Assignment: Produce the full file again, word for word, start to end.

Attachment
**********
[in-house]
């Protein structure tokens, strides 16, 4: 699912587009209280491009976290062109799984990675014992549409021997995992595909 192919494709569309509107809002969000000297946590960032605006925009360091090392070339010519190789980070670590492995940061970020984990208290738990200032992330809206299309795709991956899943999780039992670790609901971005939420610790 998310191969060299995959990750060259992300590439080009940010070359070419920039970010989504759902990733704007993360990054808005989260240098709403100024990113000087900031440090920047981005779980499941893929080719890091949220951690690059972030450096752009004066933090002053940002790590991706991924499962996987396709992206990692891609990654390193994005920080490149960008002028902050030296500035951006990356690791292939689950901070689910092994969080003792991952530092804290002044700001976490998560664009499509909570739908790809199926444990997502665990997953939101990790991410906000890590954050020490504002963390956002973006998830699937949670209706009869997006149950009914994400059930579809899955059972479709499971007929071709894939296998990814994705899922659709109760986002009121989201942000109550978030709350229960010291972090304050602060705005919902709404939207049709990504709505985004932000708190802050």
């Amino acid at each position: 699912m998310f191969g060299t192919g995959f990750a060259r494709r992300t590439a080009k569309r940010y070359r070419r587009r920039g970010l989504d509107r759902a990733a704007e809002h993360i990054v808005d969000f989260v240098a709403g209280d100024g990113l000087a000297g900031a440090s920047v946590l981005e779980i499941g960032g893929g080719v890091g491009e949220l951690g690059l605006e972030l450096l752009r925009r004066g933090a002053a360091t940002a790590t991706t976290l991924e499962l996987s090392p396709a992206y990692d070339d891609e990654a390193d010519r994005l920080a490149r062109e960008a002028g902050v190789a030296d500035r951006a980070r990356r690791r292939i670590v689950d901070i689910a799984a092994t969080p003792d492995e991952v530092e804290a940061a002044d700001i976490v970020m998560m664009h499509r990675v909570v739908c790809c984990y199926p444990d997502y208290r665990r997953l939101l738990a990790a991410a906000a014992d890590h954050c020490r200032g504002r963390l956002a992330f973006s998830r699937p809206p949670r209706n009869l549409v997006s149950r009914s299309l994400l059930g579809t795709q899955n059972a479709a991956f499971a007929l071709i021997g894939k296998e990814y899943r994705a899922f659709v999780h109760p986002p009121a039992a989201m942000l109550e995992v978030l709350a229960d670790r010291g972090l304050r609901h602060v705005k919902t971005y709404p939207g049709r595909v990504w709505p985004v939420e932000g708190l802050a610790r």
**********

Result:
[in-house]
């Protein structure tokens, strides 16, 4: 699912587009209280491009976290062109799984990675014992549409021997995992595909 192919494709569309509107809002969000000297946590960032605006925009360091090392070339010519190789980070670590492995940061970020984990208290738990200032992330809206299309795709991956899943999780039992670790609901971005939420610790 998310191969060299995959990750060259992300590439080009940010070359070419920039970010989504759902990733704007993360990054808005989260240098709403100024990113000087900031440090920047981005779980499941893929080719890091949220951690690059972030450096752009004066933090002053940002790590991706991924499962996987396709992206990692891609990654390193994005920080490149960008002028902050030296500035951006990356690791292939689950901070689910092994969080003792991952530092804290002044700001976490998560664009499509909570739908790809199926444990997502665990997953939101990790991410906000890590954050020490504002963390956002973006998830699937949670209706009869997006149950009914994400059930579809899955059972479709499971007929071709894939296998990814994705899922659709109760986002009121989201942000109550978030709350229960010291972090304050602060705005919902709404939207049709990504709505985004932000708190802050």
């Amino acid at each position: 699912m998310f191969g060299t192919g995959f990750a060259r494709r992300t590439a080009k569309r940010y070359r070419r587009r920039g970010l989504d509107r759902a990733a704007e809002h993360i990054v808005d969000f989260v240098a709403g209280d100024g990113l000087a000297g900031a440090s920047v946590l981005e779980i499941g960032g893929g080719v890091g491009e949220l951690g690059l605006e972030l450096l752009r925009r004066g933090a002053a360091t940002a790590t991706t976290l991924e499962l996987s090392p396709a992206y990692d070339d891609e990654a390193d010519r994005l920080a490149r062109e960008a002028g902050v190789a030296d500035r951006a980070r990356r690791r292939i670590v689950d901070i689910a799984a092994t969080p003792d492995e991952v530092e804290a940061a002044d700001i976490v970020m998560m664009h499509r990675v909570v739908c790809c984990y199926p444990d997502y208290r665990r997953l939101l738990a990790a991410a906000a014992d890590h954050c020490r200032g504002r963390l956002a992330f973006s998830r699937p809206p949670r209706n009869l549409v997006s149950r009914s299309l994400l059930g579809t795709q899955n059972a479709a991956f499971a007929l071709i021997g894939k296998e990814y899943r994705a899922f659709v999780h109760p986002p009121a039992a989201m942000l109550e995992v978030l709350a229960d670790r010291g972090l304050r609901h602060v705005k919902t971005y709404p939207g049709r595909v990504w709505p985004v939420e932000g708190l802050a610790r």